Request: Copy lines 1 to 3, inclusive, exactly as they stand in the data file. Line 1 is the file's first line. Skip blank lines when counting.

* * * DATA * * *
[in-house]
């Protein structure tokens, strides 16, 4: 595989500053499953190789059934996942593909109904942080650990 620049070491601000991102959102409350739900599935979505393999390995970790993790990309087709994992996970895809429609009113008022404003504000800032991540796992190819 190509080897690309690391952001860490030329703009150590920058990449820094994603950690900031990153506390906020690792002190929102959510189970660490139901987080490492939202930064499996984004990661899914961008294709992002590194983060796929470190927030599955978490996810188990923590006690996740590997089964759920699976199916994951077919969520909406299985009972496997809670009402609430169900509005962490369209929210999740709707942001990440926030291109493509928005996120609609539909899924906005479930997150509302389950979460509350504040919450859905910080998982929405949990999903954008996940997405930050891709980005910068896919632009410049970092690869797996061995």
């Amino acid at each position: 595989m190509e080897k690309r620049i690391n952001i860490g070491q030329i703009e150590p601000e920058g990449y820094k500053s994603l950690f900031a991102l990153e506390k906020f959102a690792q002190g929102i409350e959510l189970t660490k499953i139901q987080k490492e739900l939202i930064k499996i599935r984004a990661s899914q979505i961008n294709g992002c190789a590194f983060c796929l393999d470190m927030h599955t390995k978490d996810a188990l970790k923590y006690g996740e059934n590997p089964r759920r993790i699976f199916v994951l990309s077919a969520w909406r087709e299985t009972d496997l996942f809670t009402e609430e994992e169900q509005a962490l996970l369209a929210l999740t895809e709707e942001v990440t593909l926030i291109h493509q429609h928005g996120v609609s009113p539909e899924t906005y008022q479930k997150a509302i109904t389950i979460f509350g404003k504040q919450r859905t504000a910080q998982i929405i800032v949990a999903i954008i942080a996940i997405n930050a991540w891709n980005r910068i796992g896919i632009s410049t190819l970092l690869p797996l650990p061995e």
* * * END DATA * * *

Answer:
[in-house]
């Protein structure tokens, strides 16, 4: 595989500053499953190789059934996942593909109904942080650990 620049070491601000991102959102409350739900599935979505393999390995970790993790990309087709994992996970895809429609009113008022404003504000800032991540796992190819 190509080897690309690391952001860490030329703009150590920058990449820094994603950690900031990153506390906020690792002190929102959510189970660490139901987080490492939202930064499996984004990661899914961008294709992002590194983060796929470190927030599955978490996810188990923590006690996740590997089964759920699976199916994951077919969520909406299985009972496997809670009402609430169900509005962490369209929210999740709707942001990440926030291109493509928005996120609609539909899924906005479930997150509302389950979460509350504040919450859905910080998982929405949990999903954008996940997405930050891709980005910068896919632009410049970092690869797996061995």
């Amino acid at each position: 595989m190509e080897k690309r620049i690391n952001i860490g070491q030329i703009e150590p601000e920058g990449y820094k500053s994603l950690f900031a991102l990153e506390k906020f959102a690792q002190g929102i409350e959510l189970t660490k499953i139901q987080k490492e739900l939202i930064k499996i599935r984004a990661s899914q979505i961008n294709g992002c190789a590194f983060c796929l393999d470190m927030h599955t390995k978490d996810a188990l970790k923590y006690g996740e059934n590997p089964r759920r993790i699976f199916v994951l990309s077919a969520w909406r087709e299985t009972d496997l996942f809670t009402e609430e994992e169900q509005a962490l996970l369209a929210l999740t895809e709707e942001v990440t593909l926030i291109h493509q429609h928005g996120v609609s009113p539909e899924t906005y008022q479930k997150a509302i109904t389950i979460f509350g404003k504040q919450r859905t504000a910080q998982i929405i800032v949990a999903i954008i942080a996940i997405n930050a991540w891709n980005r910068i796992g896919i632009s410049t190819l970092l690869p797996l650990p061995e």